How to and how not to

by Jess

Man, have I picked some dudleys lately.  Southland is — how do I put this nicely? — just awful.  I’m going to give it a little more time, since In America just surprised me so pleasantly, but the main fault I find with the book is Revoyr’s writing.  I think it’s just not great.  (Not to mention that her main character is such a drag.  She’s a lesbian, Japanese lawyer in LA, estranged from her parents and most of her emotions, in a failing relationship, unhappy and stressed out and tired all the time — thanks, I’ll go slit my wrists now.)

Here’s a for instance.  Read this character description from Southland:

He had a really good face.  His forehead was wide and expressive, and running across it were three long wrinkles, just starting to lay claim in the flesh.  His nose was stately, and Jackie noticed that when she said something, it registered not in his eyes but in his flaring, widening nostrils.  His lips were full and moist, and his jaw was square and anvil-like; any fist that struck it might disintegrate on impact.  The thing that both disturbed his face and underlined its perfection was the deep, inch-long scar just inside his left ear.  James Lanier was on the verge of being a beautiful man, and his scar both pushed him toward that distinction and held him safely away from it.

What does “a really good face” look like?  Why not leave that out and jump straight to the description.  A “stately” nose?  Are we talking like Roman senator stately?  And what’s all this business about his flaring nostrils and his full, moist lips?  He sounds ridiculous and comic.  The anecdote about a fist striking his “anvil-like” jaw is — what, foreshadowing of violence?  And really, a scar?  Let me guess, an outward physical scar to reflect the inward pain he has experienced.  Did I get it?

Oh, but there’s more.  A page later we get another lengthy monologue on Mr. Lanier.  I’ll skip a bit at the beginning and just give you the meaty bits:

And [the boys] accepted him and admired him, his sternness and discipline.  But women didn’t know what to do with him.  He was like a mountain that provided no avenue for scaling, no trails up through the dense and thorny brush.  So it was no surprise to Lanier that this woman didn’t know how to approach.  Not that men understood him any better.  Although they admired his purity, his complete independence, they couldn’t see that his strength came at the price of company and comfort.  They didn’t know that half Lanier’s sternness was loneliness calcified.  The empty solitude on top of the mountain.

Keep in mind we’ve just met this man two pages ago.  What to do with this information?  Men admire his purity and women think he’s a mountain, but no one seems to notice that he’s lonely.  Now he’s going to find an unlikely friend in our unhappy protagonist, who is likewise lonely and “calcified.”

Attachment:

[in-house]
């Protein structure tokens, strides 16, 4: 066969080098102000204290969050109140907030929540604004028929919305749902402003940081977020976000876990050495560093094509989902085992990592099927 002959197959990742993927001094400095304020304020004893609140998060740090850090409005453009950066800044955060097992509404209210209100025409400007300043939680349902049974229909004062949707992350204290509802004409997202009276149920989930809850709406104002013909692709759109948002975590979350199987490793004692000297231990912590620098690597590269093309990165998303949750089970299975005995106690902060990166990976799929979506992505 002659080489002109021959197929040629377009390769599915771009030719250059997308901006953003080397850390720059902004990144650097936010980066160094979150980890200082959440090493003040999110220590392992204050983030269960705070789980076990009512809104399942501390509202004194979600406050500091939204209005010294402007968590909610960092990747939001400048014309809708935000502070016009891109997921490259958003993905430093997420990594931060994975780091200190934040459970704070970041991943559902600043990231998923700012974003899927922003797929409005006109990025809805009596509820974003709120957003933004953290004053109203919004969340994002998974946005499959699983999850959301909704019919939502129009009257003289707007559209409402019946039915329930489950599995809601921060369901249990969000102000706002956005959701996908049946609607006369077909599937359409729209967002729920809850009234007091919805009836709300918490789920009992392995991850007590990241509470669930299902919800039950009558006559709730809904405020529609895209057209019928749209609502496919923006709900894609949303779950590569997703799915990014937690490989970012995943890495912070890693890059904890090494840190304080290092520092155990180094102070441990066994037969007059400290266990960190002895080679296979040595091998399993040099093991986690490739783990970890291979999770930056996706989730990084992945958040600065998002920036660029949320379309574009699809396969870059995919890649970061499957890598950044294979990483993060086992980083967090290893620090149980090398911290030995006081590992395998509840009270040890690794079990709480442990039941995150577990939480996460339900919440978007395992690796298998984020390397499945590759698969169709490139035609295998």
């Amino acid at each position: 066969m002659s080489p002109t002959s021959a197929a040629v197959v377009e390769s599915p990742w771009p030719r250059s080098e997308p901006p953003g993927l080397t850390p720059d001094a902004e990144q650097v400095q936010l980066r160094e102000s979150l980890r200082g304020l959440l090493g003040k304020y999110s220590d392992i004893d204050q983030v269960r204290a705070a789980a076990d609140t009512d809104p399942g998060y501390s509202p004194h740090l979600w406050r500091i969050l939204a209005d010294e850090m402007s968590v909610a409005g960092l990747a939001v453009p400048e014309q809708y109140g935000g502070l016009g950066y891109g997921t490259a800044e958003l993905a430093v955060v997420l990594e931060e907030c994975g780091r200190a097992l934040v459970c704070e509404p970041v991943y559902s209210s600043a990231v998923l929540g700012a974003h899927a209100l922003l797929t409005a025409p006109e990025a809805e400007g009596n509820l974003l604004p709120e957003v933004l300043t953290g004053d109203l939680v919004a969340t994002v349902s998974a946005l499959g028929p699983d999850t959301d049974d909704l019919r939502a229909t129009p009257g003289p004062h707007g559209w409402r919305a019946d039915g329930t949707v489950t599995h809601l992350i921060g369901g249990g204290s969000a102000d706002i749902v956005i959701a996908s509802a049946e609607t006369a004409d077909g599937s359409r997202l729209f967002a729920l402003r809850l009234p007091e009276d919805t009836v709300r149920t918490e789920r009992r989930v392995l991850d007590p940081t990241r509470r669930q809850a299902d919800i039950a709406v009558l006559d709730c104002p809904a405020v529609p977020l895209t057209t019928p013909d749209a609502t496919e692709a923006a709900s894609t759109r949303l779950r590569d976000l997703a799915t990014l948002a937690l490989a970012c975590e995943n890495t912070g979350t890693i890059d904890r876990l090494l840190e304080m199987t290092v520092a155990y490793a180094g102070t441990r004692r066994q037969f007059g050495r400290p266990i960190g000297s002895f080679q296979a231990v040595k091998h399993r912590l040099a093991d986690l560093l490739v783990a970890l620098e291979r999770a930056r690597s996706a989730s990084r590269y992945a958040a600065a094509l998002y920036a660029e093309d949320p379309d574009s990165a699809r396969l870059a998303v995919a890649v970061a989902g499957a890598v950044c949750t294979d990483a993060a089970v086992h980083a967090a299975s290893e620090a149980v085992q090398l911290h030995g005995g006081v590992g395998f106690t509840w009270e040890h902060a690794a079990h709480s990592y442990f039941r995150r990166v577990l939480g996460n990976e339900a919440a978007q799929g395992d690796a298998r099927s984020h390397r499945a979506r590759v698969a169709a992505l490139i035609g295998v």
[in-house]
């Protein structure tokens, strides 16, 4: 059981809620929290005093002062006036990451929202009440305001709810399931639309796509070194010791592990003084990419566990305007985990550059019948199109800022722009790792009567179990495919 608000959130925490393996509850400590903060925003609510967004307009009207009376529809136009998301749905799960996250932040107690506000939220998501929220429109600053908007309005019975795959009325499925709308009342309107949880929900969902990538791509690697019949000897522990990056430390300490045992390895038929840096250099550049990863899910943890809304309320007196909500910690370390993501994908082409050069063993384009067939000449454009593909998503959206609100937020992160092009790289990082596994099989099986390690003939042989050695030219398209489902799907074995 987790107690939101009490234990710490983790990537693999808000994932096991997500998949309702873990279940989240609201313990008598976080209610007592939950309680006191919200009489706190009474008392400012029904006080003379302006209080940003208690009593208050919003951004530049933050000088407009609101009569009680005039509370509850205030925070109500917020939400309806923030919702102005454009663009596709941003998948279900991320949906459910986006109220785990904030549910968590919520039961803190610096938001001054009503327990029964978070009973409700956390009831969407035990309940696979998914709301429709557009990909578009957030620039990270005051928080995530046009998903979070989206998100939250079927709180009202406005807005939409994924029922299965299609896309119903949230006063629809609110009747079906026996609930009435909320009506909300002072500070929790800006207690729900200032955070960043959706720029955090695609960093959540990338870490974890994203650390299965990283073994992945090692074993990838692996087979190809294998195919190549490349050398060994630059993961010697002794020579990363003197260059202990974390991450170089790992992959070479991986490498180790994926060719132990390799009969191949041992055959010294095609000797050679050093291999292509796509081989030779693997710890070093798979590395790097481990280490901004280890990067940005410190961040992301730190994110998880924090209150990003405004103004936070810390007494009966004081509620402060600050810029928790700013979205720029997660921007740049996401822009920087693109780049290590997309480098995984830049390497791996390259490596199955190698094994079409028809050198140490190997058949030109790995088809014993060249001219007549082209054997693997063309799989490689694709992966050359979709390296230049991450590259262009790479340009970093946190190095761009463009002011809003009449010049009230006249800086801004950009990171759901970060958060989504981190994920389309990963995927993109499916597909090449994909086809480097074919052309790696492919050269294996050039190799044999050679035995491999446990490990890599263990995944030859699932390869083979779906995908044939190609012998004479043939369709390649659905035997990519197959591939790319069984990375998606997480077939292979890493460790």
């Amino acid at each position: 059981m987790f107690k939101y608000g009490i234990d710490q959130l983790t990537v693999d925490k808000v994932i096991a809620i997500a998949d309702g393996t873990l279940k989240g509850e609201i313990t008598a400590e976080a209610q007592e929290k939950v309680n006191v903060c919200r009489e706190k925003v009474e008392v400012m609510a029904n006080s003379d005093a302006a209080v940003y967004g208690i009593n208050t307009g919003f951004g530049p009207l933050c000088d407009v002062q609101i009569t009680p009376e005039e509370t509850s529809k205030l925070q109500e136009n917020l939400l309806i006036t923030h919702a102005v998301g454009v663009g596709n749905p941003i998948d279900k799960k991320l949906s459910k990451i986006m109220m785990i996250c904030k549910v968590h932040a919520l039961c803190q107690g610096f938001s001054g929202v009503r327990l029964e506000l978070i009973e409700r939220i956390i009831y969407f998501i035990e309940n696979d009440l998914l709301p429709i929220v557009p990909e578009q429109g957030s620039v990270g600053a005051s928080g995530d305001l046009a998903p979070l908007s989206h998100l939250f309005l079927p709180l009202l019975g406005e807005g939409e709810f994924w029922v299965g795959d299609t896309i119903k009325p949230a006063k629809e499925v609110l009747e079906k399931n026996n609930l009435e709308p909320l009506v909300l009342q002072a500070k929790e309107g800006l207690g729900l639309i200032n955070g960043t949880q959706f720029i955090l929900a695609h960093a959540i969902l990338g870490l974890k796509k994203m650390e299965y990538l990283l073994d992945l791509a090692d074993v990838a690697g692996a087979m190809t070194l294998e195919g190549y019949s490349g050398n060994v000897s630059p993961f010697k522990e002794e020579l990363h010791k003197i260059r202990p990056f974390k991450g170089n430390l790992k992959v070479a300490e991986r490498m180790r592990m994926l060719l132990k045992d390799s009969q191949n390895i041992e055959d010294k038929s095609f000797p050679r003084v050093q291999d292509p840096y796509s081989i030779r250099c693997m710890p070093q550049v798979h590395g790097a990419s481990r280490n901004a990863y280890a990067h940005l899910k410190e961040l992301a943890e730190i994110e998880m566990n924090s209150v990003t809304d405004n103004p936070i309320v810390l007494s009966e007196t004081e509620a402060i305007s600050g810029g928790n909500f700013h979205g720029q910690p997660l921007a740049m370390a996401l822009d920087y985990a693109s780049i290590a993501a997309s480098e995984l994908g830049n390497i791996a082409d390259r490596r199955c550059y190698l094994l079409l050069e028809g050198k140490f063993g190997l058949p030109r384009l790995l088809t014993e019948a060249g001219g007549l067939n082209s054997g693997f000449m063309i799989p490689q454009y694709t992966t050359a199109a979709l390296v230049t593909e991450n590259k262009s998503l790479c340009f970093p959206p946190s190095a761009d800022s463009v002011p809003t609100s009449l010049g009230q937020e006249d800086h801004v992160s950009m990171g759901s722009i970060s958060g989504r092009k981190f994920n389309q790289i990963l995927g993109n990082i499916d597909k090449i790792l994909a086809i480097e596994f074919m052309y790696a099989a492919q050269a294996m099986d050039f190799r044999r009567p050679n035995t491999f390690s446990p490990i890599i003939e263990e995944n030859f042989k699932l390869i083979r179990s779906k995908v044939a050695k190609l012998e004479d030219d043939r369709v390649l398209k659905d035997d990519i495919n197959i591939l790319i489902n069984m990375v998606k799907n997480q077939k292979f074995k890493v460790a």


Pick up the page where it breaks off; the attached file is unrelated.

Contrast that writing with some excellent descriptions from James Lee Burke’s Lay Down My Sword and Shield, which I picked up to get the taste of Southland out of my mouth:

Mr. Posey rose from his round-backed wicker chair on the porch and shook hands.  The lower portion of his stomach was swollen all the way across the front of his pants.  His skin was soft, pudgy to the touch, and his head was almost completely bald except for a few short gray hairs.  His eyes were colorless, and his voice had the bland quality of oatmeal.  He reminded me of a miniature, upended white whale.  When he sat down the watch in his pocket bulged against the cloth like a hard biscuit.

Mr. Posey is an attorney who showed almost criminal neglect in defending a recent client, a Mexican union picketer.  The details we get of him (as he sips tea on the veranda of his ranch house) all show us that he might think such a client wasn’t worth his gentleman’s time.

Here’s another description, of the town sheriff:

The sheriff sat behind his desk with a handrolled cigarette between his lips, and my billfold, pocketknife, and muddy boots in front of him.  He wore steel-rimmed glasses, and his ears peeled out from the sides of his head.  His face was full of red knots and bumps, a large brown mole on his chin, and his gray hair was mowed right into the scalp, but his flat blue eyes cut through the rest of it like a welder’s torch.  He put the cigarette out between his fingers in the wastebasket, and started to roll another one from a package of Virginia Extra in his pocket.  The tips of his teeth were rotted with nicotine.  He curved the cigarette paper under his forefinger and didn’t look at me when he spoke.

He didn’t come right out and say, “The sheriff was an ugly man,” or “The sheriff had a stern look about him,” but we get that, along with some great lines like “his ears peeled out from the sides of his head.”  We don’t have to be told that a fist might shatter on his face; we can tell this is not a guy we want to mess with.

Burke has a great way of building character through dialogue, too, which would take too long for me to type out, whereas Revoyr just vomits up all her characters’ back stories and feelings and neuroses in long stretches of exposition.  Even minor characters (like one of Jackie’s law school classmates) get the VIP treatment, and we have to read a whole pointless graf about her life.  Tighten up that writing, Revoyr!  Create interesting characters! Build some tension!  Trust your readers!  Stick to details that matter!

Overall, Burke gets an A; Revoyr gets a C-.